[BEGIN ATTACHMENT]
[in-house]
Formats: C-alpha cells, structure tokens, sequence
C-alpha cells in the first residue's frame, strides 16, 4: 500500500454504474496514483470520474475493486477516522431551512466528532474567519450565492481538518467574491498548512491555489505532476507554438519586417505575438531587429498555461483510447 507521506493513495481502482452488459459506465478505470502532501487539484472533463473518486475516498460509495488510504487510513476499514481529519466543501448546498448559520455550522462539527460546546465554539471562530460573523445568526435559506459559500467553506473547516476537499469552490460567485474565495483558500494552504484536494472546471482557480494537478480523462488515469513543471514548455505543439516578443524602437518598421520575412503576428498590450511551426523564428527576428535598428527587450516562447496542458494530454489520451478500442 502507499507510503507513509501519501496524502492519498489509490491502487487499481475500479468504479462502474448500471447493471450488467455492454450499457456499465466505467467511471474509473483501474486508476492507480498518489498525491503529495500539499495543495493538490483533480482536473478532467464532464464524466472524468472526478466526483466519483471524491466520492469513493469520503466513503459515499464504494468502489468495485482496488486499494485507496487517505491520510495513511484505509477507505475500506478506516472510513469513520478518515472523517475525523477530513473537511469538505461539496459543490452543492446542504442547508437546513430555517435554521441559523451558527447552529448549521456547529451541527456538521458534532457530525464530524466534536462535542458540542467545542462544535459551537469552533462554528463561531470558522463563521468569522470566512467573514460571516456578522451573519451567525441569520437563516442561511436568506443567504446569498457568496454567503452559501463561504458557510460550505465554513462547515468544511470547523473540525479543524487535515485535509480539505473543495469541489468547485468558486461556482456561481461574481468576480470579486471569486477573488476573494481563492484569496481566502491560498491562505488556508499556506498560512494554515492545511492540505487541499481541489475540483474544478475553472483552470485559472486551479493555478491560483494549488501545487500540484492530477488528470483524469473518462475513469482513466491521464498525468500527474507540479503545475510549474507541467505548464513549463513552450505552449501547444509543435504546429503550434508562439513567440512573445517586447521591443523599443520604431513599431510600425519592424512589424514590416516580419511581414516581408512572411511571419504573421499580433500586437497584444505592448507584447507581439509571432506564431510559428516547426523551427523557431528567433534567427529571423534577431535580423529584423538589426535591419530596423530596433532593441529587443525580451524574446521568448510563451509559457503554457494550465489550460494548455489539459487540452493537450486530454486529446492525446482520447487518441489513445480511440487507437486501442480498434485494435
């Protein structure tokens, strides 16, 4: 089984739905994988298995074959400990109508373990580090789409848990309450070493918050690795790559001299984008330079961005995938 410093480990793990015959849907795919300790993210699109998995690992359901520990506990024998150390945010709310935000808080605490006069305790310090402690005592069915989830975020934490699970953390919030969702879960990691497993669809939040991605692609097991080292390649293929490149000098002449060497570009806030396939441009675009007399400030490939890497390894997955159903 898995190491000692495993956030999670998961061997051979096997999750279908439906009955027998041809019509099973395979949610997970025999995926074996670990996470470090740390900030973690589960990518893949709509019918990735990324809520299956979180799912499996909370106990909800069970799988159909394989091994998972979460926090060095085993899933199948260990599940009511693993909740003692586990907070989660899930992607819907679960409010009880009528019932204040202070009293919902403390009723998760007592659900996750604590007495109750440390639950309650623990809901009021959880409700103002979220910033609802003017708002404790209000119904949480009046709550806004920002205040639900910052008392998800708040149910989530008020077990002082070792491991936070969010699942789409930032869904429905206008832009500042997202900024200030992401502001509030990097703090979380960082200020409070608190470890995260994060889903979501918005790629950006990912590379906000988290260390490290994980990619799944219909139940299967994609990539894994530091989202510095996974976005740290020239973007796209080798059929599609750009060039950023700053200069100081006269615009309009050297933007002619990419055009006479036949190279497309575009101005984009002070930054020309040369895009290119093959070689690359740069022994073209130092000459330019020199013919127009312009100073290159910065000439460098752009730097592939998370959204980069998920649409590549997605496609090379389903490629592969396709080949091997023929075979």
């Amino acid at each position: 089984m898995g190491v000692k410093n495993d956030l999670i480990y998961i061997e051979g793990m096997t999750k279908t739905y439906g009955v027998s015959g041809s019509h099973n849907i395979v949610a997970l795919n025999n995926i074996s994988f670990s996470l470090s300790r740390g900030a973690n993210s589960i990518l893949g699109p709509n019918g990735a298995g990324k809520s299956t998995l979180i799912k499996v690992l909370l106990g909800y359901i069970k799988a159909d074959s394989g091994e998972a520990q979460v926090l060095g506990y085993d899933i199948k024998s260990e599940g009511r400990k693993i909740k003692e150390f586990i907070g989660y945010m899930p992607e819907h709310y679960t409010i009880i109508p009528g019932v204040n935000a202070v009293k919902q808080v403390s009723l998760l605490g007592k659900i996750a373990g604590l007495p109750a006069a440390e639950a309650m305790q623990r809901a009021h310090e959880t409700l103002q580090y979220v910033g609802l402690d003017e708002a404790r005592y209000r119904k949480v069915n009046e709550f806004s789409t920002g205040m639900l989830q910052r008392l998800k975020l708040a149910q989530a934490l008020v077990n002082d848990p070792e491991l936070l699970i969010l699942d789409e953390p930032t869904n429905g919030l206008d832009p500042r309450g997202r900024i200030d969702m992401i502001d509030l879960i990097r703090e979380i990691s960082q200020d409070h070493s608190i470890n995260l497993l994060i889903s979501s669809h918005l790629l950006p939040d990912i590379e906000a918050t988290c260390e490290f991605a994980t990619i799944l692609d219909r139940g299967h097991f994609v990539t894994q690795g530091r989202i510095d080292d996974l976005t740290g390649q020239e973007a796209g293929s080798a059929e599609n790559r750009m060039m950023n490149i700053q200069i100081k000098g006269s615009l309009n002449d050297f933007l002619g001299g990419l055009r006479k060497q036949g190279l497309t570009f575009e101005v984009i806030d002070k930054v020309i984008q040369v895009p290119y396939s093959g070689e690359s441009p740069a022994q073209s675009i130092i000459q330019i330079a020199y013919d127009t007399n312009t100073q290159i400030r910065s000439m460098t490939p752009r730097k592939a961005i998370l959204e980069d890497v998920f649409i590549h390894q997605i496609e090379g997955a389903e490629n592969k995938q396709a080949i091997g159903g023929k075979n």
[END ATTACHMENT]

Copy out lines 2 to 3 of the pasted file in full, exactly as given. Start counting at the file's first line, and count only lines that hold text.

Formats: C-alpha cells, structure tokens, sequence
C-alpha cells in the first residue's frame, strides 16, 4: 500500500454504474496514483470520474475493486477516522431551512466528532474567519450565492481538518467574491498548512491555489505532476507554438519586417505575438531587429498555461483510447 507521506493513495481502482452488459459506465478505470502532501487539484472533463473518486475516498460509495488510504487510513476499514481529519466543501448546498448559520455550522462539527460546546465554539471562530460573523445568526435559506459559500467553506473547516476537499469552490460567485474565495483558500494552504484536494472546471482557480494537478480523462488515469513543471514548455505543439516578443524602437518598421520575412503576428498590450511551426523564428527576428535598428527587450516562447496542458494530454489520451478500442 502507499507510503507513509501519501496524502492519498489509490491502487487499481475500479468504479462502474448500471447493471450488467455492454450499457456499465466505467467511471474509473483501474486508476492507480498518489498525491503529495500539499495543495493538490483533480482536473478532467464532464464524466472524468472526478466526483466519483471524491466520492469513493469520503466513503459515499464504494468502489468495485482496488486499494485507496487517505491520510495513511484505509477507505475500506478506516472510513469513520478518515472523517475525523477530513473537511469538505461539496459543490452543492446542504442547508437546513430555517435554521441559523451558527447552529448549521456547529451541527456538521458534532457530525464530524466534536462535542458540542467545542462544535459551537469552533462554528463561531470558522463563521468569522470566512467573514460571516456578522451573519451567525441569520437563516442561511436568506443567504446569498457568496454567503452559501463561504458557510460550505465554513462547515468544511470547523473540525479543524487535515485535509480539505473543495469541489468547485468558486461556482456561481461574481468576480470579486471569486477573488476573494481563492484569496481566502491560498491562505488556508499556506498560512494554515492545511492540505487541499481541489475540483474544478475553472483552470485559472486551479493555478491560483494549488501545487500540484492530477488528470483524469473518462475513469482513466491521464498525468500527474507540479503545475510549474507541467505548464513549463513552450505552449501547444509543435504546429503550434508562439513567440512573445517586447521591443523599443520604431513599431510600425519592424512589424514590416516580419511581414516581408512572411511571419504573421499580433500586437497584444505592448507584447507581439509571432506564431510559428516547426523551427523557431528567433534567427529571423534577431535580423529584423538589426535591419530596423530596433532593441529587443525580451524574446521568448510563451509559457503554457494550465489550460494548455489539459487540452493537450486530454486529446492525446482520447487518441489513445480511440487507437486501442480498434485494435